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Drying Herbs


I love gardening.

Actually, to be precise, I like viewing and harvesting.

Dirt under my fingernails and weeding in the hot sun are necessary evils that lead me to my end result ... viewing and harvesting.

There is nothing more serene and beautiful and inspiring to me than a well-laid, well-tended garden. It's as if all is well with the world. And if it isn't ... it doesn't matter. My family will be provided for.

Of particular fascination to me are herbs. They are so sensory. They flavor, they inspire, they heal ... their fragrance transcends time and place.

This year, I tried something new. Patio Herbs. I blogged about that earlier this season at Good Living Magazine. While small, it has been an everlasting summer delight to harvest these goodies and flavor our food.

"Early American Herb Recipes," by Alice Cooke Brown has been an inspiring read this summer. It is filled with authentic recipes used by 17th century through Civil War era housewives to concoct remedies for things like; jaundice, hysterics, coughs, sore throat, colic, consumption, toothache, and corns among others.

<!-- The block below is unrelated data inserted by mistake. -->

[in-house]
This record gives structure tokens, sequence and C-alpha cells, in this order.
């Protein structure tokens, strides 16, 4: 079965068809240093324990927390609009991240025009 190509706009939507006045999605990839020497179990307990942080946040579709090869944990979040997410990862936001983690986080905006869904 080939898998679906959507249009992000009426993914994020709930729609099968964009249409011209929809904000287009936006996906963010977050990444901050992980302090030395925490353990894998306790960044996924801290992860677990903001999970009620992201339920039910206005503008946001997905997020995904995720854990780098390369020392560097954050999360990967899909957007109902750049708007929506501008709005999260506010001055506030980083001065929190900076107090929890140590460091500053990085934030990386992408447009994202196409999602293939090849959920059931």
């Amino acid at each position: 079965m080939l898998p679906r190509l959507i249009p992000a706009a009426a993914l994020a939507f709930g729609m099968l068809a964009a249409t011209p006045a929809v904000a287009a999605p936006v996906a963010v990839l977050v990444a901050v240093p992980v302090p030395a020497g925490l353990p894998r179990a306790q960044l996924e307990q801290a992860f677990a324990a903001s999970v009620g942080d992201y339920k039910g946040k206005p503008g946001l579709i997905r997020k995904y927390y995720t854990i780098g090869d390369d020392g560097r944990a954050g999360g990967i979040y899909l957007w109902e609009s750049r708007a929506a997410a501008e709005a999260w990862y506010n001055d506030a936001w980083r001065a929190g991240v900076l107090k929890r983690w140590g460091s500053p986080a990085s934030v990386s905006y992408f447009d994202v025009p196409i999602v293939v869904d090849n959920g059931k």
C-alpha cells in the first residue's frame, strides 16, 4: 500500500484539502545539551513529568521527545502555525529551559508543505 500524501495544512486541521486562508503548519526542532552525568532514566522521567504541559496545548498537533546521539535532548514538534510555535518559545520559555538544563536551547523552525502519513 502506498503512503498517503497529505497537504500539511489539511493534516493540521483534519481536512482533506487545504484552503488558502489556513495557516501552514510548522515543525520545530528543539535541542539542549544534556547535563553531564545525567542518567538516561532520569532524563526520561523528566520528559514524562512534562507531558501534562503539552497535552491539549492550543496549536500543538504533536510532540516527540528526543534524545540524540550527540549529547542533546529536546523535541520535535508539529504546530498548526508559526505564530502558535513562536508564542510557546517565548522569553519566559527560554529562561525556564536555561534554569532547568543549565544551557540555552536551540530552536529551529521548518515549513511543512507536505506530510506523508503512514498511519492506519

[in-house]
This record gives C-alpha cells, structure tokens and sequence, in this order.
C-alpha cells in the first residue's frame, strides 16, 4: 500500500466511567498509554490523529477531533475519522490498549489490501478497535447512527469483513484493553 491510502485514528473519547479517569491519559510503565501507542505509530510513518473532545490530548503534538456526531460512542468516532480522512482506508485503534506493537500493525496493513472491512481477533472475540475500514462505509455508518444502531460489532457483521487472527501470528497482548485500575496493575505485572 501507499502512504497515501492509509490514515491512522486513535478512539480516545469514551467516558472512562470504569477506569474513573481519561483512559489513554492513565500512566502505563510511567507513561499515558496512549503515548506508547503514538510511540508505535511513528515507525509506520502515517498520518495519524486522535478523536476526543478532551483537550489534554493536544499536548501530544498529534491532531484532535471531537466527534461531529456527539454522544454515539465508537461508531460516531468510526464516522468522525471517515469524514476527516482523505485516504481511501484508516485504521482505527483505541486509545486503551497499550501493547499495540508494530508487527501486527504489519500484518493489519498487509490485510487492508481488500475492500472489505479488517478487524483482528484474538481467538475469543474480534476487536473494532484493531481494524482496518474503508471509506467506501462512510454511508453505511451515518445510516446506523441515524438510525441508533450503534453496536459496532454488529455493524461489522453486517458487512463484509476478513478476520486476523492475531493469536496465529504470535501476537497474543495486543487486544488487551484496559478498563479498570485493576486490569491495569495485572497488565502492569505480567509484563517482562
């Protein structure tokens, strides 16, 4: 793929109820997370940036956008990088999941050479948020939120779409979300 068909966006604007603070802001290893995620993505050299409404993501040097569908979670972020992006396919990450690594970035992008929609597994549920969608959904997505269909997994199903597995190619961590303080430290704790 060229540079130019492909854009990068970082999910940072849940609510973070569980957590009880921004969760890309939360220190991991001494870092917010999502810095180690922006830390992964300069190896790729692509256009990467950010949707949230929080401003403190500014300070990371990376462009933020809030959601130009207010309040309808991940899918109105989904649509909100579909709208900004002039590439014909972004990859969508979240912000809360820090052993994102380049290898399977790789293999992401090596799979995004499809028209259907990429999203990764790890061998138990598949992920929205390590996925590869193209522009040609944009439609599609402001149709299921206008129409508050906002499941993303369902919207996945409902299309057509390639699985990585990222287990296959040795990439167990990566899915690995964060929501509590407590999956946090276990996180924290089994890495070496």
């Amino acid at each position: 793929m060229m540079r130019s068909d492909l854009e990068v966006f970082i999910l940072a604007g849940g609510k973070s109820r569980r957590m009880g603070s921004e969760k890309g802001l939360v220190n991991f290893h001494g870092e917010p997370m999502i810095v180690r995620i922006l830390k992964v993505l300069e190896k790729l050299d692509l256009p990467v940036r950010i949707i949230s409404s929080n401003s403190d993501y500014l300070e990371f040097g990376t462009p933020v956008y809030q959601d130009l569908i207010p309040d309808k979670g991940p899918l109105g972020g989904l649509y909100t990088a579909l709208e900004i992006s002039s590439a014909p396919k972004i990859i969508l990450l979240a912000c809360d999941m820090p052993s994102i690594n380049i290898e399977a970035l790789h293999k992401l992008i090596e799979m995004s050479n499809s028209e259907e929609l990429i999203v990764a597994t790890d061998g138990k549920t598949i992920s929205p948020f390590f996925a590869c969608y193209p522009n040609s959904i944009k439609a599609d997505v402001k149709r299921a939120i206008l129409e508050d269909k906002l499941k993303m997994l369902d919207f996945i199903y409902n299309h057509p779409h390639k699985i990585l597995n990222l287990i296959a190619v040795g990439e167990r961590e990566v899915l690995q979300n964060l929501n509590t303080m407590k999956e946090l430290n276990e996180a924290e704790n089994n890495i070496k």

While nearly every household in Early America had an herb garden primarily to combat illness, they also used their herbs to flavor their food ... and if time permitted, allowed for beauty as well.

"If the housewife had time, energy and pride in matters of good grooming, she made her own cologne, perfume, pomade, soap, tooth powder, and tooth brushes. For the men in the family, she concocted shaving materials and lotions to promote the growth of hair."

Hmmm ... perhaps we should revisit those recipes again. All things old become new?

Perhaps. Smile.

As we enter the month of August, and for us here in the Northwest, summer for the first time, my mind starts to wander down the road of preservation. And the drying of summer herbs is on my list. To see details on drying herbs, visit Good Living Magazine.

So as we enter the dog days of summer and you pass by an herb field, a kitchen garden, or simply a basket full of herbs at the Farmer's Market, take a moment, a sniff ... and appreciate the beauty in these tiny leaves and vines.

"There is to me
A daintiness about these early flowers,
That touches me like poetry. They blow out
With such a simple loveliness among
The common herbs of pasture, and they breathe
Their lives so unobtrusively, like hearts
Whose beatings are too gentle for the world.

Would you be strong? Go follow up the plough;
Would be you be thoughtful? Study fields and flowers;
Would you be wise? Take on yourself a vow
To go to school in Nature's sunny bowers.
Fly from the city; nothing there can charm --
Seek wisdom, strength, and virtue on a farm."

J.L. Blake, "The Farmer's Every-day Book"

Image Source: Getty Images

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